In today’s Exponential Investor:
- The global infrastructure gap
- Decades of offshoring may come undone… or may not
- Invest in companies that do more than just dig up rocks
I’ll almost guarantee that you started this year not knowing what “nearshoring” or “reshoring” meant… but not long after Russian President Vladimir Putin sent his men west, both of these rapidly entered our vernacular.
Nearshoring or reshoring mean the same thing.
That is the repatriation of suppliers and supply chains – and particularly in heavy industries like mining and steel manufacturing.
In the past these sectors have been politically unpopular because they are seen as environmentally destructive and polluting sectors. That is why many governments have been more than happy to let other countries be dominant in these industries.
Effectively outsourcing this dirty work came with other benefits too.
Not only were there no giant holes in the landscape or plumes of smoke from distant chimneys, but materials became cheaper… which in turn meant that goods became cheaper.
Cheaper products meant that people consumed more by spending less. Mass consumption of less expensive goods (fuelled in part by expanding credit) meant that economies grew faster than they would have done otherwise.
Of course… that was then, and this is now.
With the Chinese Communist Party on the nose for most US politicians, and leaders in the UK and European shut out from Russia’s mineral wealth, politicians are scrambling to work out how to undo decades of offshoring in just five years.
In theory at least, it is time for reshoring and nearshoring.
The Haves and the Have Nots
A few years ago, it dawned on leaders of poor but minerally rich countries, the Haves, that they were perhaps being exploited for the gain of rich western countries. The poorer countries saw that perhaps there’s more money in processing minerals than just digging them up and putting them on a boat.
For example, nickel for in its raw form is a low value export. Nickel smelted and refined however, attracts a premium.
The Indonesian government realised this back in 2016 and banned the export of raw nickel within 12 months from the announcement. Less than two years later, only smelted and refined nickel was allowed to be exported.
Roughly the same tonnage is still exported: however, the value has increased from US$1 billion in 2015 (£822 million) to US$21 billion (£17.2 billion) last year.
Indonesia therefore has realised a huge opportunity. Conversely, it is the (often developed) countries that don’t have ready access to minerals – the Have Nots – that have a problem.
In particular, how do the Have Nots meet their Green Energy Transition targets if there are not enough processed minerals available to them?
The problems facing the Have Nots – many of whom were, until recently, happy to import minerals from the Haves – have many dimensions. Examples include: the sheer variety and volumes of resources that are needed; processing bottlenecks; and the challenges of actually reshoring or nearshoring in practice.
The infrastructure gap
The real challenge, though, is that there are currently not enough minerals and processing facilities for all the Have Nots. As a very recently published academic paper points out, someone is going to have to go without. Specifically:
The global ‘infrastructure gap’ may prevent the world from meeting the targets set forth by the United Nations Sustainable Development Goals by 2030.
An immediate challenge is how to acquire the unprecedented volumes of raw materials essential to close the infrastructure gap and decarbonize global energy systems in a sustainable manner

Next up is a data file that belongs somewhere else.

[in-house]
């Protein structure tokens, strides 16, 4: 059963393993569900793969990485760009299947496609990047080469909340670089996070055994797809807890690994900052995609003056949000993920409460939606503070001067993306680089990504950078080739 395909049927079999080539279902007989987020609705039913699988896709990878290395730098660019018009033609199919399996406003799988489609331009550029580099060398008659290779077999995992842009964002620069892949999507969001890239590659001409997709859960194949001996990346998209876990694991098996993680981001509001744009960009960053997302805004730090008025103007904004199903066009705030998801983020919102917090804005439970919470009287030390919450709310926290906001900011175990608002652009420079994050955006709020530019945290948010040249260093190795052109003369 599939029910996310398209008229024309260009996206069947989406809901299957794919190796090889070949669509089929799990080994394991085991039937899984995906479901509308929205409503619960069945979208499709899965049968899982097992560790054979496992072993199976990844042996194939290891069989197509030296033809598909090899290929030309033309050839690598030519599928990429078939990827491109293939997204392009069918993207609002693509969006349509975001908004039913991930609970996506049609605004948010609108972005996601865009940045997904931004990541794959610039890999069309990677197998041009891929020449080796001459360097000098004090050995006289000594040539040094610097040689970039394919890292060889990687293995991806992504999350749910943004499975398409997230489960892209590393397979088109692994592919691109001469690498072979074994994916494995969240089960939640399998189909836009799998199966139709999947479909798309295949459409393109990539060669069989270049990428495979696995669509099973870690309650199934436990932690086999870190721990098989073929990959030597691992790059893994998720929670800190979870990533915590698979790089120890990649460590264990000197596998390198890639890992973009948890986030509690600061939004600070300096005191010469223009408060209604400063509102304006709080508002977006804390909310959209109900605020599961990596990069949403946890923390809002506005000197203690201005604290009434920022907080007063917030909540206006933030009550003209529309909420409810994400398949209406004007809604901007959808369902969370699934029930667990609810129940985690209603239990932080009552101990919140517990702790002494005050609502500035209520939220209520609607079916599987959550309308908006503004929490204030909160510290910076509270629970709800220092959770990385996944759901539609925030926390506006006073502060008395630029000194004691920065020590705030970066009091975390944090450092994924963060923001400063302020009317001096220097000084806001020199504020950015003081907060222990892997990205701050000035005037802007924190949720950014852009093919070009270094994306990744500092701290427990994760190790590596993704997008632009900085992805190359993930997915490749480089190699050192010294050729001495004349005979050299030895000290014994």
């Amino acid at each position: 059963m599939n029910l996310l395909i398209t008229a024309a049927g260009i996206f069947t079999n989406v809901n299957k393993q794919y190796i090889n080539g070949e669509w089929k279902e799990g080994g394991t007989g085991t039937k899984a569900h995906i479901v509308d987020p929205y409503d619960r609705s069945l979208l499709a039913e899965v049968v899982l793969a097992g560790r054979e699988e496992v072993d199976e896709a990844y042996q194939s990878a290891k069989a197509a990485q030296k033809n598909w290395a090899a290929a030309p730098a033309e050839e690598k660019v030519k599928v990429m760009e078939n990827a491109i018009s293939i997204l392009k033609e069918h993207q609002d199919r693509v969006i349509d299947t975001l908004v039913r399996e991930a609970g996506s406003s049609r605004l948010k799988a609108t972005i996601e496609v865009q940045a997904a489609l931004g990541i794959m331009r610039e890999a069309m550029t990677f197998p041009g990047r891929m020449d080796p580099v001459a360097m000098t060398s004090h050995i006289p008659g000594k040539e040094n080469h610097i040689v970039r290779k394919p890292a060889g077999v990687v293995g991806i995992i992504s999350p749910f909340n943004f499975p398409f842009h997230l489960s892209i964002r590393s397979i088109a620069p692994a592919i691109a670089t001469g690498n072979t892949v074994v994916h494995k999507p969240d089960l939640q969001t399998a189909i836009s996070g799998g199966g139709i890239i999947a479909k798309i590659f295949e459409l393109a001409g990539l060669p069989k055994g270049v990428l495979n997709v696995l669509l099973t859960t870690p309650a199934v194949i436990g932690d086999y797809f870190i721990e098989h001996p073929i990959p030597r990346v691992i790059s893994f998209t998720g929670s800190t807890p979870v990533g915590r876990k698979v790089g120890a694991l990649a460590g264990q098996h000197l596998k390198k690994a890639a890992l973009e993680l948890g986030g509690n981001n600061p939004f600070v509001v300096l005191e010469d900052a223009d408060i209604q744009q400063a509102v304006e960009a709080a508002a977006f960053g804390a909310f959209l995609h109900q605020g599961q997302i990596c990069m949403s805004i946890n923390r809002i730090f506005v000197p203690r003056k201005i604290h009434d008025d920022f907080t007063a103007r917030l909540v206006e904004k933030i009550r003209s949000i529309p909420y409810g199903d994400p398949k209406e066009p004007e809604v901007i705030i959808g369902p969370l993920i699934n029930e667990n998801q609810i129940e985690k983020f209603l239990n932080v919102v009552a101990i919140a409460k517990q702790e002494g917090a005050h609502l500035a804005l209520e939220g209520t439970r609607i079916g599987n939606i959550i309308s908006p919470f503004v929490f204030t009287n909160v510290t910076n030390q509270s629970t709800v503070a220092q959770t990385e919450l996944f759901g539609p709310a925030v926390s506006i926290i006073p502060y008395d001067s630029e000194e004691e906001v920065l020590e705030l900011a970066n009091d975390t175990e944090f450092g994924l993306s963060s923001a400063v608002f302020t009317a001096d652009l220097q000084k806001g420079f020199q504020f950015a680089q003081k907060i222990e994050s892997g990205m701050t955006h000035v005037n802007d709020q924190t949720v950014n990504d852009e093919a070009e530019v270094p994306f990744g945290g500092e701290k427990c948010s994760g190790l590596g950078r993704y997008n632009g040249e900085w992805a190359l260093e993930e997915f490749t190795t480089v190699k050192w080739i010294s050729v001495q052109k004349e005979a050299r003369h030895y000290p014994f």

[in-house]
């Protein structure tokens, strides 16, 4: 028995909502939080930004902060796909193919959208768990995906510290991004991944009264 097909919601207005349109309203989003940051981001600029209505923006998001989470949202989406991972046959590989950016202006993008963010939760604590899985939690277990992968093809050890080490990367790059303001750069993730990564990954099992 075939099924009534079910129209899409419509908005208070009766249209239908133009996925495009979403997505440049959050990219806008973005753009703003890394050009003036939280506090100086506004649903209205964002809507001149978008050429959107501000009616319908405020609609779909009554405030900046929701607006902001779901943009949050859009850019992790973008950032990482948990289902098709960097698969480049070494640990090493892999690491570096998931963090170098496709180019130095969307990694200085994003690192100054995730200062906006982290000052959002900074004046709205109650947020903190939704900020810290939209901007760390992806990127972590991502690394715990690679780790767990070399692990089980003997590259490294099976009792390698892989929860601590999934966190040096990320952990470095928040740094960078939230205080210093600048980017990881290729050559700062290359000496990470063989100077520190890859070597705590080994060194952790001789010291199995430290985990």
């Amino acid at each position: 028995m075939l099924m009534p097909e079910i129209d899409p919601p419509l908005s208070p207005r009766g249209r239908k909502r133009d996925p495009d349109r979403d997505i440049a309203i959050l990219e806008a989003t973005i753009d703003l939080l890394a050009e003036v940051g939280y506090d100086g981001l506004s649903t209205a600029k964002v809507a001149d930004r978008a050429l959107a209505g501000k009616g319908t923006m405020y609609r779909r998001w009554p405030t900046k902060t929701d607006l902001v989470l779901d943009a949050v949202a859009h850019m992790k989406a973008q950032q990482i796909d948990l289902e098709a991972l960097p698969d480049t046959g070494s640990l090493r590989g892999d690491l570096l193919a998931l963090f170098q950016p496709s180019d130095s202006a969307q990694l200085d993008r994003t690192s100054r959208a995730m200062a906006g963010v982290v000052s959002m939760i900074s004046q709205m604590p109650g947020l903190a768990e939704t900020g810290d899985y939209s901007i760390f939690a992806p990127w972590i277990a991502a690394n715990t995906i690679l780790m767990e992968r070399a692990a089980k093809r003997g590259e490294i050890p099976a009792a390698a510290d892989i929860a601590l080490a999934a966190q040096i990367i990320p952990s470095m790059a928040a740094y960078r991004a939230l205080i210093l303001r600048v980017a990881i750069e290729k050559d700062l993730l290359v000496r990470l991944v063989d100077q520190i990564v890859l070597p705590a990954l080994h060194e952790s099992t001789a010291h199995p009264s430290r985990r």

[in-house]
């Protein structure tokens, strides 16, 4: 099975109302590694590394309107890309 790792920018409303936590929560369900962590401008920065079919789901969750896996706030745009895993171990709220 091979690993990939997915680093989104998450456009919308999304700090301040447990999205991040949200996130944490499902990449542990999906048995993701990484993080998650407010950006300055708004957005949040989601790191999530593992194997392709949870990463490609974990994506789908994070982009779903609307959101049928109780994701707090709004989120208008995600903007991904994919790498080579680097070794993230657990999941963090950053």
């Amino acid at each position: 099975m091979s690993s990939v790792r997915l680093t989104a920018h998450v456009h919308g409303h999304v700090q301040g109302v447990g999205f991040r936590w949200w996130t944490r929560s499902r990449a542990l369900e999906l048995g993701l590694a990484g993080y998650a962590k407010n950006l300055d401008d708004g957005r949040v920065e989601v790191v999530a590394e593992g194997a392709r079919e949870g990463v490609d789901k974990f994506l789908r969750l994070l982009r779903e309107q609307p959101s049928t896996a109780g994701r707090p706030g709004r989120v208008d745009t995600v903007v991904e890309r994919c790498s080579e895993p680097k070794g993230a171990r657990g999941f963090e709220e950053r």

The international dimension and complexity of globally connected and interdependent raw materials and advanced materials supply chains and ecosystems are often underestimated. While there has been a policy focus on recycling, efficiency, and reductions in material intensity efforts that collectively contribute to the concept of the circular economy projected gains are not expected to meet most demand forecasts, further exacerbating the problem.
Who really controls the mineral processing?
As many in the United Kingdom and across Europe are cruelly about to discover this winter, their energy system was reliant on someone else filling the supply gap.
Elsewhere, the US government is confronting a similar, indeed bigger, problem that has a geopolitical aspect. Indonesia is not the only one of the Haves to realise that processing minerals is good business. Another country has long understood the profits and potential of processing. In some instances, that country controls up to 95% of the world’s processing capacity. That country is China, as the following chart shows.
Source: IEA; NS Energy
Ripping control away from China won’t be simple. More to the point, the sheer amount of minerals needed and processed to make the Green Energy Transition happen is huge. This means that some Have Not countries will have no choice but to forget about nearshoring and reshoring. Like it or not, many of the Have Nots will have to deal with Haves with whom they would rather not do business.
The conclusion from the aforementioned academic paper is simple. The Have Nots should combine in their pursuit of processed minerals that are essential to the Green Energy Transition: they should not each go their own ways.
What’s the bottom line?
A lot of governments are talking the talk about the Green Energy Transition. That includes the governments of pretty much every Have Not country. These governments do not understand what is involved with walking the walk to the Green Energy Transition, given the infrastructure gap.
The lesson for investors is quite simple. You should invest in miners that do more than just “dig up rock”. You should look for companies that are investing in smelting, refining and processing. Benefit from the infrastructure gap.
Until next time,
Co-editor, Exponential Investor